“Everyone here? Good.” the man strode to the other end of the carriage. “Now, this is what’s going to happen. My associates here are going to keep everyone company while I go and have a chat with your ‘driver’. We’ve got a dampener up so no-one is making any calls until I decide to, but the sooner I get what I want the sooner this is over. You, “ the man gestured to the nearest staff member, “open this door.” He banged on an access panel behind him. 

“Wh... What? I mean... I don’t.... I don’t know-” stuttered Robert, the one who had the misfortune of being in the hijackers eye line. 

With a snarl the man grabbed onto Robert’s collar, drawing him close. “I know the AI interface is in there and I know you all know the code to get in. So. Open. It.” He raised his hand adjusting his grip on the gun. Perhaps he was going to use it as a cudgel instead of a projectile but either way it could do some serious damage.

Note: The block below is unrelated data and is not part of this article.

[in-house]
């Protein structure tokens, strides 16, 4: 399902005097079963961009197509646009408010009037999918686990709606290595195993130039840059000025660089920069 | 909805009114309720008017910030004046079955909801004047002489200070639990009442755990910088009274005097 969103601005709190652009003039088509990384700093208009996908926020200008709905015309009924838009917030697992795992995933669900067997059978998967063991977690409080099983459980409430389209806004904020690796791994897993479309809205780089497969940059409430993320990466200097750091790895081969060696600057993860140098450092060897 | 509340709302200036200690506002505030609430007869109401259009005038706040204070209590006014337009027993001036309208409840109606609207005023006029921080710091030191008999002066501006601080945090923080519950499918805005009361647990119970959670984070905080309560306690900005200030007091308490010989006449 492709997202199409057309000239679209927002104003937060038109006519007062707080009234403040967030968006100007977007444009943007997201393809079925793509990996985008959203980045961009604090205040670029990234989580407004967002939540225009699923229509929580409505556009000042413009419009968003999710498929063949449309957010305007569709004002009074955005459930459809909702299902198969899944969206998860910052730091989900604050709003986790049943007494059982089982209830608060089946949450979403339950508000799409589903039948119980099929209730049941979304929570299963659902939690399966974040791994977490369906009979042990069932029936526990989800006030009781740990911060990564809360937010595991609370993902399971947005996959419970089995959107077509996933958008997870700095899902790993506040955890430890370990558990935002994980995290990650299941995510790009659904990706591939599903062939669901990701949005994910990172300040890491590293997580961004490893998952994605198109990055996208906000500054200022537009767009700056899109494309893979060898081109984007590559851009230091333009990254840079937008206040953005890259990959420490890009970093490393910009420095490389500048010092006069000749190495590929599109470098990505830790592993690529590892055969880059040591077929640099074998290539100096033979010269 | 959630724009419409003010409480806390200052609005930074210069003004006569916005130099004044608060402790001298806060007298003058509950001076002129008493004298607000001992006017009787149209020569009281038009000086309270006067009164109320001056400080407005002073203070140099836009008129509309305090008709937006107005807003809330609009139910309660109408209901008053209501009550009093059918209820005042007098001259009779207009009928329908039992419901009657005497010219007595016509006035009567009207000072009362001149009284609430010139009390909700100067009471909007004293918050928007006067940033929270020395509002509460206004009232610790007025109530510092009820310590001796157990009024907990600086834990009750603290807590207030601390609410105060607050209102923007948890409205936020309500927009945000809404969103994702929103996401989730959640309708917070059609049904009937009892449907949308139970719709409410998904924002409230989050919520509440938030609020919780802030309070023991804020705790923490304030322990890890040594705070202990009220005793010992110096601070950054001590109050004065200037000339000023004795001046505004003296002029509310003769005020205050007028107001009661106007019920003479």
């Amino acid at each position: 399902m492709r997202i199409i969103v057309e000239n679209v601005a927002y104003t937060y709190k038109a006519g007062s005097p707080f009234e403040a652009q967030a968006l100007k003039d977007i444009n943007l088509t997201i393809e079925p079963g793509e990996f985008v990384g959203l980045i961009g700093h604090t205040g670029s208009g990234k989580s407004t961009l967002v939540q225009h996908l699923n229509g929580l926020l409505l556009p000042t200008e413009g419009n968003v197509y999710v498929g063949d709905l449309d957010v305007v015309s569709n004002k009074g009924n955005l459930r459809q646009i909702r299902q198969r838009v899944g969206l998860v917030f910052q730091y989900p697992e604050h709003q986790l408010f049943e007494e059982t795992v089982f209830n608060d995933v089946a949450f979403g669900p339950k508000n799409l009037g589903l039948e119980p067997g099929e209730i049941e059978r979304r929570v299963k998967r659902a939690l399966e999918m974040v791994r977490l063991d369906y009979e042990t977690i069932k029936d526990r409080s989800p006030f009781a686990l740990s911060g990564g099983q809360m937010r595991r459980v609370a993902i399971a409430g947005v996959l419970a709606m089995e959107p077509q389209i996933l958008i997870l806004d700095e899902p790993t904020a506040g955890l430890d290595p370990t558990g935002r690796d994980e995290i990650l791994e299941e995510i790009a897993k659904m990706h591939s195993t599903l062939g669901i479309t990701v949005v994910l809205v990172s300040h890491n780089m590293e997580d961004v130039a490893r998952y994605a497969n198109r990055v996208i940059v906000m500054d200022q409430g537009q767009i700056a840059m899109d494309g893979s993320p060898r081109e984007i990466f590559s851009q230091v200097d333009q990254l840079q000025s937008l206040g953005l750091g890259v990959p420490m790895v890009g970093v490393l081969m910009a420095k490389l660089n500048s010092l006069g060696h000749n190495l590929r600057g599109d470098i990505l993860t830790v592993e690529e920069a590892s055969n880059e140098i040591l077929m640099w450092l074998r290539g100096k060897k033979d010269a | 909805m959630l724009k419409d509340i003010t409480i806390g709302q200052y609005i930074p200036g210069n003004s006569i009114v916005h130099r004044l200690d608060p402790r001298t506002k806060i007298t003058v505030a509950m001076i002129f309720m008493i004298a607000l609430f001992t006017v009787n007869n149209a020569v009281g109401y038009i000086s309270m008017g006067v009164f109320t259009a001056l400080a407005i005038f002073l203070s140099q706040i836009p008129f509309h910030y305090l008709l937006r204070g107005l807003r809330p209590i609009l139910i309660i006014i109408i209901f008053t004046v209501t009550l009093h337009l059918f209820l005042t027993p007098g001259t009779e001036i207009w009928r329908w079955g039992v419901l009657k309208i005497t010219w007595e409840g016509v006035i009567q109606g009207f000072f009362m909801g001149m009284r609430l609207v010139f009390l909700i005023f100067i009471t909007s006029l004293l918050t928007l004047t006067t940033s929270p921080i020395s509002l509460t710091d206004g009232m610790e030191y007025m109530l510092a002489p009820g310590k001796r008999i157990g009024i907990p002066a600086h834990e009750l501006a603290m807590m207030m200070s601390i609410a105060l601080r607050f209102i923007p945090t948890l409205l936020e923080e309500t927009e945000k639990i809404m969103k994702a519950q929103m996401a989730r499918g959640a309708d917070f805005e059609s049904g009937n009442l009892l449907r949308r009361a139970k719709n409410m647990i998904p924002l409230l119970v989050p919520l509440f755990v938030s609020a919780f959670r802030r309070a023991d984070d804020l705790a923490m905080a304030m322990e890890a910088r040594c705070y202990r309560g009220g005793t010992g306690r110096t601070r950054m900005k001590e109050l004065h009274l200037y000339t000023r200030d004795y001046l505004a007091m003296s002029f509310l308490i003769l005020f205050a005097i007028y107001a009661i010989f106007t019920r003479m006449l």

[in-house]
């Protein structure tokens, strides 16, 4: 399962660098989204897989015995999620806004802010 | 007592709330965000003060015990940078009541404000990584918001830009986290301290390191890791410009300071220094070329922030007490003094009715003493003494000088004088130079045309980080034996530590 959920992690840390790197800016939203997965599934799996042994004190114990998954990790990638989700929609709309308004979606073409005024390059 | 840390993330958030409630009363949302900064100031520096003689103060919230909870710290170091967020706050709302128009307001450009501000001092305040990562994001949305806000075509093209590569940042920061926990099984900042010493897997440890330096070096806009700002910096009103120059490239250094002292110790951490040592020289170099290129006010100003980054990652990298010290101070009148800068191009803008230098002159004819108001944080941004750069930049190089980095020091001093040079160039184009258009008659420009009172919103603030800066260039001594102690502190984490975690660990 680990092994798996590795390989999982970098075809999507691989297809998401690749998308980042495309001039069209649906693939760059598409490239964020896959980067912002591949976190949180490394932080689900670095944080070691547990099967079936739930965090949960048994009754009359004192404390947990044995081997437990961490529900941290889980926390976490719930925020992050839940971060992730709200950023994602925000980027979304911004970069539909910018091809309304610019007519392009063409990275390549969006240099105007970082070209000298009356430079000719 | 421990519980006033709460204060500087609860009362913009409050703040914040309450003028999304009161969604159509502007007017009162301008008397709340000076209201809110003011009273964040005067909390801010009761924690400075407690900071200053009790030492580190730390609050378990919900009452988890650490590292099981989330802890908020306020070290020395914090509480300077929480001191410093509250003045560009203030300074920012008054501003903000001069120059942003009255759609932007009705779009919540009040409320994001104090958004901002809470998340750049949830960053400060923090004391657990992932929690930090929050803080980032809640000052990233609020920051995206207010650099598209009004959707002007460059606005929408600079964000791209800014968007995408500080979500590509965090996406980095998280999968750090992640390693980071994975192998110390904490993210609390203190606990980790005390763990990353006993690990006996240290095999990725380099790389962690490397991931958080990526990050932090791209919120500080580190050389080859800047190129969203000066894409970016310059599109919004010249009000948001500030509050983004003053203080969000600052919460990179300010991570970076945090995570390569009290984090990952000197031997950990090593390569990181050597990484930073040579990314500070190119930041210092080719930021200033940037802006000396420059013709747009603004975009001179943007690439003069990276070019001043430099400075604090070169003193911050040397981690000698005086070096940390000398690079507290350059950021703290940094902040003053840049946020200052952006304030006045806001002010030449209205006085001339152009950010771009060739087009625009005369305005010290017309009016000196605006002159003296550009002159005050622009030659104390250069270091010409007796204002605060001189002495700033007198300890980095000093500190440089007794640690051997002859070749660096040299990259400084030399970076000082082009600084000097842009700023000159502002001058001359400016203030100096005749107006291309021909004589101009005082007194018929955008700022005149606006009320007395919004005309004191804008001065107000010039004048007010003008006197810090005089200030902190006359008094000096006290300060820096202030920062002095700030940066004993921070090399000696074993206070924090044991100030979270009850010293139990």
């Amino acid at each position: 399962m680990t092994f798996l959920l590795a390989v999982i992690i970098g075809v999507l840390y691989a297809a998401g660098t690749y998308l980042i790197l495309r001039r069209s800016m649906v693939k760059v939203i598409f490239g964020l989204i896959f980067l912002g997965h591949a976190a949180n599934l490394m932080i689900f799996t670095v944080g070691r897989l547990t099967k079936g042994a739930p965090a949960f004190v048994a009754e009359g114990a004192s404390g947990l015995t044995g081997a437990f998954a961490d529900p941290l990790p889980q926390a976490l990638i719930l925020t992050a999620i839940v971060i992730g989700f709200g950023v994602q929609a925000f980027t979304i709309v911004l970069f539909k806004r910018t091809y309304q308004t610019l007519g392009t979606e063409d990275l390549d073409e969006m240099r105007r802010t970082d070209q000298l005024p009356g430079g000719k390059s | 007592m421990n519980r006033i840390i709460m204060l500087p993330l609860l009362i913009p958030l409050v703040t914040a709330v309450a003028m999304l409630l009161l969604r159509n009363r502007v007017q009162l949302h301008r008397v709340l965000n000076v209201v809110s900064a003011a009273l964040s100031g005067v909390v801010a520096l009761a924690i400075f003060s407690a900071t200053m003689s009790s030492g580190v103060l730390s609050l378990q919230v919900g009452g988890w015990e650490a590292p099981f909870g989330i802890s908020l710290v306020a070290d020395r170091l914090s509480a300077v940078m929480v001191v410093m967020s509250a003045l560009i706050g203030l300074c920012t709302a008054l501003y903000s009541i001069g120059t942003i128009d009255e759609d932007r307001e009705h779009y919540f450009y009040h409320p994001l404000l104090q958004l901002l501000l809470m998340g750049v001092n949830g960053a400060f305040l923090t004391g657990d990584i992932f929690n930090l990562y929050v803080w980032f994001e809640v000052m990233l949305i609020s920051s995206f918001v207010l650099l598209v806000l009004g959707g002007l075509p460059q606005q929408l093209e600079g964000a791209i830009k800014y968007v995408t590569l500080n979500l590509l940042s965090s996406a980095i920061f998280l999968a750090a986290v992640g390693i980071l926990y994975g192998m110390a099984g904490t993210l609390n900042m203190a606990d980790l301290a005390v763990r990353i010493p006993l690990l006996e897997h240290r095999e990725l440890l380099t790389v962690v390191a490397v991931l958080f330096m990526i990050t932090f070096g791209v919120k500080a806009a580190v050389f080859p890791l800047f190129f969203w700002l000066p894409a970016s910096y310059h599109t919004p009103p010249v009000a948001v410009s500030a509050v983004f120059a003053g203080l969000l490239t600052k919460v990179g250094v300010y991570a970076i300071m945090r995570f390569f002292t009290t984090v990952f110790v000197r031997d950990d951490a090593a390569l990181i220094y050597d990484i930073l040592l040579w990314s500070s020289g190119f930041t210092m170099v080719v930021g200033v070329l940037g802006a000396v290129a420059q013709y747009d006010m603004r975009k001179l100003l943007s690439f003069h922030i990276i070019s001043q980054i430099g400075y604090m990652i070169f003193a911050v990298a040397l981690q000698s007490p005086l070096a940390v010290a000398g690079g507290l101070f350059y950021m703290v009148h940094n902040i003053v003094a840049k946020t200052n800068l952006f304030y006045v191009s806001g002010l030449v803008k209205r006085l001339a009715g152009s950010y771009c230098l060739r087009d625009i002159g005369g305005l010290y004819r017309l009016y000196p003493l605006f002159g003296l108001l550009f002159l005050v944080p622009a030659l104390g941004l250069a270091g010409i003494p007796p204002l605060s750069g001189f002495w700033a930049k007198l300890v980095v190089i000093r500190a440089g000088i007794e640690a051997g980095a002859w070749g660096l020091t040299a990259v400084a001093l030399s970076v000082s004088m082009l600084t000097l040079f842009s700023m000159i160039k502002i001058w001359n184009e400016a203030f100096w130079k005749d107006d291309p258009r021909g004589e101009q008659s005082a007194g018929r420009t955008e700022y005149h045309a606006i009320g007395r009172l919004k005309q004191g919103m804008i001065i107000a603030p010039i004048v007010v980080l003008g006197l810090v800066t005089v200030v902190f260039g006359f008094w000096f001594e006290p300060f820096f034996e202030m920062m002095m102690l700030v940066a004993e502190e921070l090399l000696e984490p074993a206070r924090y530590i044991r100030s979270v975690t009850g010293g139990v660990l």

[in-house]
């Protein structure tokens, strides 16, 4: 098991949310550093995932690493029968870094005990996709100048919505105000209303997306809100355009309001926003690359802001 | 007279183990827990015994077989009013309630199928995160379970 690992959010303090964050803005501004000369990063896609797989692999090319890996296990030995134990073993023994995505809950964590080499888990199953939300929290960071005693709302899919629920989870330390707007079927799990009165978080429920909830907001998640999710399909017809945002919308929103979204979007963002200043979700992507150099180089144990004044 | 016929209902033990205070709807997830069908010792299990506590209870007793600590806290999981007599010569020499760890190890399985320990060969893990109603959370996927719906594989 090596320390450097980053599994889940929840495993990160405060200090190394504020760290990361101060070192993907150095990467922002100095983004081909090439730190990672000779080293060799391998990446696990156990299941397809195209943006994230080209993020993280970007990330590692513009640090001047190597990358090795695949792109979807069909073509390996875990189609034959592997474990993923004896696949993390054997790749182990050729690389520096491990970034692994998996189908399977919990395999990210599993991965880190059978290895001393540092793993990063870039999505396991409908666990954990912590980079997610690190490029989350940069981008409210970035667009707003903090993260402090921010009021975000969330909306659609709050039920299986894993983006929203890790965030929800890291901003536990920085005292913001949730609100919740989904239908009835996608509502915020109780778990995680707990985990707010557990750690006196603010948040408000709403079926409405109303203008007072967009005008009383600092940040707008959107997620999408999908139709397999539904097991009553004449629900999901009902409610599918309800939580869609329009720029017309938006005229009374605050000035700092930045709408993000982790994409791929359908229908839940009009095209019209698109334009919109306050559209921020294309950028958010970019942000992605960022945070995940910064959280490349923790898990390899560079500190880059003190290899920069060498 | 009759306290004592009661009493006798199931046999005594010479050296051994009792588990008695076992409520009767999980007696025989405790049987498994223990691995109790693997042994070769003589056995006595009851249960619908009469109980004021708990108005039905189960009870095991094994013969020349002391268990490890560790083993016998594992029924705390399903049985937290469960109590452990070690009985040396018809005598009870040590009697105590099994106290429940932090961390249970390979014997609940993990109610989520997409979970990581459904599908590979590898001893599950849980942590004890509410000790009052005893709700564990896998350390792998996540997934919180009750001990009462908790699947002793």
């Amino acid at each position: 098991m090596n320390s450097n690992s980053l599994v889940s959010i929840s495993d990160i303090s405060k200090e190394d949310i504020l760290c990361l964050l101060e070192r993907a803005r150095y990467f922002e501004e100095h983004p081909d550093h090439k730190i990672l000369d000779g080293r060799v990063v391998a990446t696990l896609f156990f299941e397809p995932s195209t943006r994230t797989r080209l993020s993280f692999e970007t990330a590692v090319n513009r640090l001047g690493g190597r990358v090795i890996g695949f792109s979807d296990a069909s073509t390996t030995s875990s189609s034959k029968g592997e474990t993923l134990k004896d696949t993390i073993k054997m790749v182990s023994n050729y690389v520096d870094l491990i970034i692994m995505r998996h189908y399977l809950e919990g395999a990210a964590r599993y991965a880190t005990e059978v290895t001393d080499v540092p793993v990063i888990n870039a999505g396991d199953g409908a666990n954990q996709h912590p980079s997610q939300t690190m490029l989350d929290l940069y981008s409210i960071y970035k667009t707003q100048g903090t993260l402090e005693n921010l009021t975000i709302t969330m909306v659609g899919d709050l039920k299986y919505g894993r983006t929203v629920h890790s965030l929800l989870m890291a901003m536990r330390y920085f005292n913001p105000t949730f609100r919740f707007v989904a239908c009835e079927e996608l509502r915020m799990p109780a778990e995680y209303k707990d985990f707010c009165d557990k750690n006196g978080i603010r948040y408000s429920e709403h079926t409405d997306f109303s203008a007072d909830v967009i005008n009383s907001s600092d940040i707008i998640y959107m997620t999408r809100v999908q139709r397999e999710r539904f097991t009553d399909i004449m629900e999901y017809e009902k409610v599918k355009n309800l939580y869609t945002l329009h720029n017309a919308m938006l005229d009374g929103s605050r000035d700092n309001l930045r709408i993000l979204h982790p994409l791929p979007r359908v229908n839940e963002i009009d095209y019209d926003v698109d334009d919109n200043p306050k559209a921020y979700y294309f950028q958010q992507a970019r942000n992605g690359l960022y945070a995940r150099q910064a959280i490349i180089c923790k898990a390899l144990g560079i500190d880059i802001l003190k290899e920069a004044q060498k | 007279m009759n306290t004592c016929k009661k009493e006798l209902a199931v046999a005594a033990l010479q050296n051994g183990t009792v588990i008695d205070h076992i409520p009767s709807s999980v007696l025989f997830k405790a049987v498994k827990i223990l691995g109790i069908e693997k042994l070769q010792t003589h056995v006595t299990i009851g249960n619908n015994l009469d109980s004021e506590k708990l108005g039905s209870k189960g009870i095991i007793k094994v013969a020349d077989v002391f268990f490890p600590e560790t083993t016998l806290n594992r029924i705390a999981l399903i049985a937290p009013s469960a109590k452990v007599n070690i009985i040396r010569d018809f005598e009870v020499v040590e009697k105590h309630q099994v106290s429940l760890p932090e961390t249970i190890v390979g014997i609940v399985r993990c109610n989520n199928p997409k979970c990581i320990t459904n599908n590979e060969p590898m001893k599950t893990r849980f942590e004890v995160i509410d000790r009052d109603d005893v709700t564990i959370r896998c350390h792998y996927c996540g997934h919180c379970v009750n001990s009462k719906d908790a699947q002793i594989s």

If it was a choice between opening a door and risking your life, John knew the smart choice for Robert to make was to open the door. It was also a smart choice for him to keep out the way, not draw attention, wait for EOS to raise the alarm (as his over protective companion certainly would). 

Sitting back was a choice he could make. He did usually watch from afar after all. But he wasn’t afar, he was right here, watching a young man being threatened.  

John stood. “Stop that, leave him alone.” All eyes fell on him, in a way that wasn’t exactly comfortable.  

“Excuse me?” The hijacker turned.  

“You heard.” John swallowed at the glint in the man’s eye, the hardness there.  

“You think you are some sort of  big man?” 

“No, but if I were I wouldn’t be threatening a kid.” Shutupshutupshutup

John didn’t see the back hand coming but he sure as hell felt it. His head snapped round and he staggered, caught by two of the lesser hijackers. Head lolling and jaw numb he only knew that he was bleeding from the stain he was leaving on the carpet. His ear piece fell and rolled away somewhere.